Horse slows down when you kick - The Horse Forum
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post #1 of 5 Old 06-13-2007, 02:59 AM Thread Starter
Join Date: Mar 2007
Location: CA
Posts: 168
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Horse slows down when you kick

So right now I'm riding a horse that slows down when you kick, squeeze or otherwise try to make move forward with your legs (with or without spurs) so then naturally you touch him with the whip and he stops completly and starts bucking. Anyone have any ideas? He doesn't do it all the time and it's not his saddle thats the first thing we checked, he gets seen by a chiropractor and massuese, several vets checked him out and found nothing. He also sometimes pulls back or lays down when you tighten the girth while on the ground. It is really frusterating because he could be such a nice horse if he didn't have this attitude problem he has a trot to die for and can jump the moon.
futolympeventer327 is offline  
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post #2 of 5 Old 06-13-2007, 04:43 PM
Join Date: May 2007
Location: Fairbanks, Alaska
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It sounds like you have taken care to make sure it is not a health problem. It sounds like a possible behavior problem or even a misunderstanding in communication between you and the horse.

If I were in your situation, I would take a step back and review some lessons from the ground. Re-teach the horse how to move away from pressure every time you ask - no excuses. Start with one side, and very gently touch in the area where your leg would squeeze. If the horse doesn't move away from the pressure immediately, I would give a little more pressure. If he still doesn't move, I would give him a spank. I would repeat this until the horse was moving away from the lightest pressure on that side. I would do the same from the other side, and then from the front. This would really reinforce the idea that the horse needs to move away from pressure, no matter where it comes from - when you squeeze with both legs and the horse cannot move away side to side - the only choice is to go front or back depending on what you do with your seat and reins. Hopefully if you really, really reinforce moving from pressure from the ground, he will get and respond to what you are asking from the saddle.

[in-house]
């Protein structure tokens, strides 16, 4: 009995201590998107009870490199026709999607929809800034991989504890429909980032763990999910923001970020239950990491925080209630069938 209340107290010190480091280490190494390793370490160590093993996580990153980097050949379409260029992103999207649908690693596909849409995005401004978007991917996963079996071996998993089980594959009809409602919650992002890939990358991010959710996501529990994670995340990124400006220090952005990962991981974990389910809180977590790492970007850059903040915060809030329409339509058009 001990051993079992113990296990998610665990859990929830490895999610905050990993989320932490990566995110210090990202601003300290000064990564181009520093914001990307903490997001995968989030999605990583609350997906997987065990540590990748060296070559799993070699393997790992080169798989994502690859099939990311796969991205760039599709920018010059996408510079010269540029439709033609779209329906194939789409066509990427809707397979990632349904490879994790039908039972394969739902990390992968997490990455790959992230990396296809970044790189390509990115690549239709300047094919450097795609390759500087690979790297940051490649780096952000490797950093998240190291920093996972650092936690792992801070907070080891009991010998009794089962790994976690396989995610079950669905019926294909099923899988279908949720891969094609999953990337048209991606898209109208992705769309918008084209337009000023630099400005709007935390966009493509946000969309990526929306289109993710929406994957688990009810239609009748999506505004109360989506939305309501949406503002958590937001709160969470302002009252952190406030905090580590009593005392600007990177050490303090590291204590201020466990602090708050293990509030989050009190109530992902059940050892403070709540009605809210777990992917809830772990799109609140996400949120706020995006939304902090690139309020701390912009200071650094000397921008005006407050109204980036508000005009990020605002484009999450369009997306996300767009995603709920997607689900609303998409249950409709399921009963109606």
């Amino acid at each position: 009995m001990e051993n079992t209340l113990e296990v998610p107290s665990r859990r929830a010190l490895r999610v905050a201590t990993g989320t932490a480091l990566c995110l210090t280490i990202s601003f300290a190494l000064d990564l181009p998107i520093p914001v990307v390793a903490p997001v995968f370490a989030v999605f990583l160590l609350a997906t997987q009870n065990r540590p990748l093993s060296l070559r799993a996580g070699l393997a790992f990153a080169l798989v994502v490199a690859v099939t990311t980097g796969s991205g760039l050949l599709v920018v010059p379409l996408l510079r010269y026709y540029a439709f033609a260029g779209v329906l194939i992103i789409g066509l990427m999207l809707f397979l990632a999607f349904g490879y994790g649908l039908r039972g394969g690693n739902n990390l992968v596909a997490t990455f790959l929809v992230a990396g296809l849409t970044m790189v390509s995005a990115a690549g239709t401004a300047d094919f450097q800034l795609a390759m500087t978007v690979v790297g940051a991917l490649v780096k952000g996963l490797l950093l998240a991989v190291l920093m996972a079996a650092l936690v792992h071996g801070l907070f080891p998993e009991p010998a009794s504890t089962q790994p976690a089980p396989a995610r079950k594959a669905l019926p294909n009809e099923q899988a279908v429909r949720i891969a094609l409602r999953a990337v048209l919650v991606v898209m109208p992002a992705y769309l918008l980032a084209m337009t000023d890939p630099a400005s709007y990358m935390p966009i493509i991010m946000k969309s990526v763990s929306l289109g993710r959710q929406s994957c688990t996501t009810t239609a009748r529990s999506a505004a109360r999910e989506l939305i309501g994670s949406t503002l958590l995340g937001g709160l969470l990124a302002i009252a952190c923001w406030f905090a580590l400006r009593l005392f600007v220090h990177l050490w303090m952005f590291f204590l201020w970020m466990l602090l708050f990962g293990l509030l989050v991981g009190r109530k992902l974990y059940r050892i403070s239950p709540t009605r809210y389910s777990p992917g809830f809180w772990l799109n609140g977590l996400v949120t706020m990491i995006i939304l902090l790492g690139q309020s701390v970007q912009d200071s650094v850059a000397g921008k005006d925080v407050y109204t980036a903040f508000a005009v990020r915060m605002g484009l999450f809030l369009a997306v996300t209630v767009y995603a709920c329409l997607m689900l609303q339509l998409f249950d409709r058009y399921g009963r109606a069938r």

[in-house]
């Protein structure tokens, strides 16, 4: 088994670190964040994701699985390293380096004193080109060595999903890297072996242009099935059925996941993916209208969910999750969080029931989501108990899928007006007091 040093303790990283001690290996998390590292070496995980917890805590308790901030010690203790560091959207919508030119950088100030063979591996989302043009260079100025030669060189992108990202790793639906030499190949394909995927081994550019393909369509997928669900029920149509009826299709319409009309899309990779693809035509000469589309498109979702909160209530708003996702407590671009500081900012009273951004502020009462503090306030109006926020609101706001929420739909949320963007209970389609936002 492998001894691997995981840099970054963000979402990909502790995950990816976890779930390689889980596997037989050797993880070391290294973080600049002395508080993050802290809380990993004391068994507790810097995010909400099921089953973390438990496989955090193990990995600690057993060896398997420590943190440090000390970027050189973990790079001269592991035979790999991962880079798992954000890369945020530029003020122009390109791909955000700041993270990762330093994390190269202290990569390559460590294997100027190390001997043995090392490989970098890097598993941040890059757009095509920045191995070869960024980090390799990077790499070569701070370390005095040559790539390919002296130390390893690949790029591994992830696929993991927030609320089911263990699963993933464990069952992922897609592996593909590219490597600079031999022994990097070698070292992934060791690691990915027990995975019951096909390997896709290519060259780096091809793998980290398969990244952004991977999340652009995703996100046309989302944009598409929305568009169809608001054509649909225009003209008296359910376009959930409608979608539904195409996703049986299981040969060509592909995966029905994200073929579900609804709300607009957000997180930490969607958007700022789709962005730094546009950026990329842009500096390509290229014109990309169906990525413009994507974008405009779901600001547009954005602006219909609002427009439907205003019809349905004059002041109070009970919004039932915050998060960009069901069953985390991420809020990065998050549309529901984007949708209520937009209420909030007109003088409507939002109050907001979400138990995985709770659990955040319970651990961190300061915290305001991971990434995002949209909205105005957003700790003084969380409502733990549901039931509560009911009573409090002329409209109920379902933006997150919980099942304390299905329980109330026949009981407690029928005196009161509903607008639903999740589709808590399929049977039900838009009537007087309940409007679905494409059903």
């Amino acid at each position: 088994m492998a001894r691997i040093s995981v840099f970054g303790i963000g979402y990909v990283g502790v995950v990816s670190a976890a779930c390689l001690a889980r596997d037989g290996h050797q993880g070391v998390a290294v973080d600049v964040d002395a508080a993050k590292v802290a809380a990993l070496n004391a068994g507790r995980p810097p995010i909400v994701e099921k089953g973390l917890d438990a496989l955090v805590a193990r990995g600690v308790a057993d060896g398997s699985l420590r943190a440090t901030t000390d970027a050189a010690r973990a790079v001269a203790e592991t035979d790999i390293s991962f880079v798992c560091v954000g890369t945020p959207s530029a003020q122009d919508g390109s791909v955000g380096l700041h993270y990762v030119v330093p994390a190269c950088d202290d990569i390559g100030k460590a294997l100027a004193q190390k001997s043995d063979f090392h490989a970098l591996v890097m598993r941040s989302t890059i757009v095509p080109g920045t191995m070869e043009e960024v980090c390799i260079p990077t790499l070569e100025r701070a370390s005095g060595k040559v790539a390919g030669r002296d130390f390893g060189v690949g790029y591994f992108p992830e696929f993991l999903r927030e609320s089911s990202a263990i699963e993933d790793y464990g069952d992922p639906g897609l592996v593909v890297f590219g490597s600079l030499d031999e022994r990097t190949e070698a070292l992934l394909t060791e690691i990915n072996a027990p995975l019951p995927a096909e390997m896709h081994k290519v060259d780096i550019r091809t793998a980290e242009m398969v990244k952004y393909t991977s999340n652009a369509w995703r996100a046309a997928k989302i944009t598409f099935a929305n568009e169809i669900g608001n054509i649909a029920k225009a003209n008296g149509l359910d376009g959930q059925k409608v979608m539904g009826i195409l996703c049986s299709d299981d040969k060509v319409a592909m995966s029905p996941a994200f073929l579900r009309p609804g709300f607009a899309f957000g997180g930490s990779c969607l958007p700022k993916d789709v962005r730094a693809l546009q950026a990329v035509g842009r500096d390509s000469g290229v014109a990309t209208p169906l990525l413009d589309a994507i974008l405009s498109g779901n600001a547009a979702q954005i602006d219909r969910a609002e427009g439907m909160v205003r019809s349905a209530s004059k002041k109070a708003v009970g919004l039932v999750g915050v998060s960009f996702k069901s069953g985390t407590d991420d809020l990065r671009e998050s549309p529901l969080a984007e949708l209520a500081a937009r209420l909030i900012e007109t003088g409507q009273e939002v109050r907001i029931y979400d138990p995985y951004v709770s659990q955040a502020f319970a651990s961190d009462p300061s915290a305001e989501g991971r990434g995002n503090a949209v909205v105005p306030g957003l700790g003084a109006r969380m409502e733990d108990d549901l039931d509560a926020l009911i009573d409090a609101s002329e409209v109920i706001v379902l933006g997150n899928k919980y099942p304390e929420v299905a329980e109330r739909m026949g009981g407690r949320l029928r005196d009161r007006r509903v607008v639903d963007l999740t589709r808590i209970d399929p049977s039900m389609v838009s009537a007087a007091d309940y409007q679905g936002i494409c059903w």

There are probably many other ways to solve your problem that would work fine - this is just the first approach I would take. It is pretty safe for horse and rider, and gives the horse the benefit of the doubt by saying - "okay, you forgot this, let me show you again" :)

Have you ever tried any Pat Parelli? He also has some great ground activities in his level one that have some really good support for in the saddle. HIs activities also really just help you communicate better with your horse from the ground or in the saddle. He gives you a lot of tools to handle your horse gently, safely, and effectively in most situations.

I haven't done John Lyons in a while, but he also has some really great methods of ground work that can transfer to saddle work.

-Both trainers have videos and books you could look into
AKPaintLover is offline  
post #3 of 5 Old 06-13-2007, 07:44 PM
Join Date: Apr 2007
Location: Oak Hills CA, High Desert
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I'm no expert, and I agree it sounds a lot like a behavior problem. Which ends up with lunging, and lots of ground work.

I just wanted to add: Have you looked into tying-up? If the horse is not currently doing it, the vet can't diagnosis it. The symptoms can vary trememdously.

The reason I ask is because Christy was super girthy, she even got to the point where she wanted to toss her saddle off before I could cinch it. Then, after 15 - 20 minutes of riding she suddenly started bucking, wanting to drop and roll, rearing, kicking out... All her tack fit well, I spend months trying to figure out what was going on. Finally the vet said she might be tying-up. Apparently instead of getting muscle tremors or weakness, she colics. Very painful colic.

I have put her on a low sugar, low carb. diet high in fat. She has been on this diet for 2 months and I have no more problems. The vet wanted me to bring her to him ASAP at the first sign of colic, well, no colic. When they are tying-up a blood test can determine which type etc... Otherwise, the vet just has to guess. Under the circumstances, I'm fine not knowing which type.

Anyway, I wanted to mention this... Just in case.
DesertGal is offline  
post #4 of 5 Old 06-17-2007, 11:15 AM
Join Date: Jun 2007
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I actually once rode a horse that was trained that way. Perhaps that is teh case with your guy?
fuzzy_pony is offline  
post #5 of 5 Old 06-17-2007, 11:16 AM
Join Date: Jun 2007
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I actually once rode a horse that was trained that way. Perhaps that is teh case with your guy?
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